Gaming: Why is a GPU more important than a CPU?

Status
Not open for further replies.

TallOne123

Distinguished
Oct 16, 2011
60
0
18,630
0
I've always known it as a fact that between having a modest CPU and killer GPU vs a modest GPU and a killer CPU, the former would probably be the better choice.

I mean, I hear it all the time. People would generally advise upgrading the GPU b/c the cpu that comes with most prebuillt computers are enough to run games.

I searched on Google looking for an answer to my "Why" but nothing turned up. Can someone explain why it would generally be better to upgrade your GPU rather than CPU?
 

Gam3r01

Titan
Moderator
Your processor is tasked with basic computing problems to run the system, and the underlying framework of the game and supplying the GPU with information to process.

The graphics card is tasked with loading and rendering textures. It is much easier to create a wire framework compared to a heavily detailed texture for it. This is why its best to have a strong GPU, in terms of gaming it will provide better visuals and FPS (If your processor is up to the task)
 

etk

Distinguished
Oct 23, 2010
577
0
19,060
30
Basically they are both important, but even low end CPU's are all really good these days. It's like if you're building a speaker systems, the amplifiers and the speaker wire are both important, but since even the cheapest wire is pretty good, people don't have to concern themselves with it as much.
 


http://www.nvidia.com/object/what-is-gpu-computing.html

Taken from above link:

"A simple way to understand the difference between a CPU and GPU is to compare how they process tasks. A CPU consists of a few cores optimized for sequential serial processing while a GPU has a massively parallel architecture consisting of thousands of smaller, more efficient cores designed for handling multiple tasks simultaneously."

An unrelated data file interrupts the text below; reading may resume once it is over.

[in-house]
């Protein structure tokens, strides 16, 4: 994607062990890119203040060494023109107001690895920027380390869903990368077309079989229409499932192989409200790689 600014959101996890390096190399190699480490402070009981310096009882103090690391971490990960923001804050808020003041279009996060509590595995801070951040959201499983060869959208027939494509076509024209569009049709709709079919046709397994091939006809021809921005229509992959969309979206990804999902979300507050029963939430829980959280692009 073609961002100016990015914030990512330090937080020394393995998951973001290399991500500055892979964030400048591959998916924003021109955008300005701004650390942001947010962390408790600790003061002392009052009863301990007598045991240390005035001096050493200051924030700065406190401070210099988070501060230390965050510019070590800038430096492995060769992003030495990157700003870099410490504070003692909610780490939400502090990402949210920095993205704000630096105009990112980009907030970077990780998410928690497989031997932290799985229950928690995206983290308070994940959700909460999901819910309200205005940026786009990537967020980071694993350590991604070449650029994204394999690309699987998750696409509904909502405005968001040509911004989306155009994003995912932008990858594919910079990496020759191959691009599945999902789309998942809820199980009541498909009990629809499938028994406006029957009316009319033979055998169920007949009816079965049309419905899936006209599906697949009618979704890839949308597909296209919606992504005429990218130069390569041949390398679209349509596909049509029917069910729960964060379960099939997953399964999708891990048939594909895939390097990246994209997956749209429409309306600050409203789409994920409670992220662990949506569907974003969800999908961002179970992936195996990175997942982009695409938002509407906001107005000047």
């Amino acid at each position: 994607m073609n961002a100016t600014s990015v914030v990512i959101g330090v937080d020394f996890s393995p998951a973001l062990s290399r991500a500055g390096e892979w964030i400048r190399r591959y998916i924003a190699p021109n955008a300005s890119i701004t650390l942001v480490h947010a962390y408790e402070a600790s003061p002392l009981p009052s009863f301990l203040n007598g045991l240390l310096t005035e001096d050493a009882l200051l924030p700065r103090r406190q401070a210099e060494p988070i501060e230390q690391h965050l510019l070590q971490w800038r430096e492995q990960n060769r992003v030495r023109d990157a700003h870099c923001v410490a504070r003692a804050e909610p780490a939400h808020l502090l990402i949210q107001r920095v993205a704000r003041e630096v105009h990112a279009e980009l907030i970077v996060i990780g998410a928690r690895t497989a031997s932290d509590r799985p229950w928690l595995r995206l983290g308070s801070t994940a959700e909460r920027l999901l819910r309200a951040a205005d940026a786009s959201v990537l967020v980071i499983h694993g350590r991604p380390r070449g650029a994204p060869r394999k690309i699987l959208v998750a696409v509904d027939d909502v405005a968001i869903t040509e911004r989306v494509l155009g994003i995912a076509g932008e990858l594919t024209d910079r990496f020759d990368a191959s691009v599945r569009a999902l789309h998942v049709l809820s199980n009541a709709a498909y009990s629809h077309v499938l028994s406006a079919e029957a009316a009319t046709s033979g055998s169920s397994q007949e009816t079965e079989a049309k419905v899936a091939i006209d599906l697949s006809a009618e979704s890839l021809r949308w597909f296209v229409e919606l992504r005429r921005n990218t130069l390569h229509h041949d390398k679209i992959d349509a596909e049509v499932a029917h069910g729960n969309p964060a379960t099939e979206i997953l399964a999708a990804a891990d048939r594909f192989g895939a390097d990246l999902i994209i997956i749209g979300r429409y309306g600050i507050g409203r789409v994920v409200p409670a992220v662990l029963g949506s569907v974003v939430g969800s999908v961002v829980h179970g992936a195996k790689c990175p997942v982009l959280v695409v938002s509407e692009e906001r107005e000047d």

Make sure to watch that Mythbusters video at the bottom of that page for a "visual representation" of the above paragraph. =)
 
Because the CPU primarily takes the data sent to it, calculates what needs to be rendered, and sends that info to the GPU, which does the lion's share of the work (eg the actual rendering).

It does however help to have a fairly powerful CPU if you A) plan on high end SLI/Crossfire, B), do a lot of video encoding, or C) engage in any other calculation intense work such as 3D modeling, etc.

CPUs specialize in raw calculations, GPUs specialize in graphics rendering work. GPUs can of course calculate as well, but it needs the help of the CPU when it's busy doing a lot of rendering.

Game processing is done in micro steps using buffers, the result of which has the illusion of being simultaneous, but in reality it's all very quick and efficient sequences of data strings.
 
Status
Not open for further replies.

Similar threads


ASK THE COMMUNITY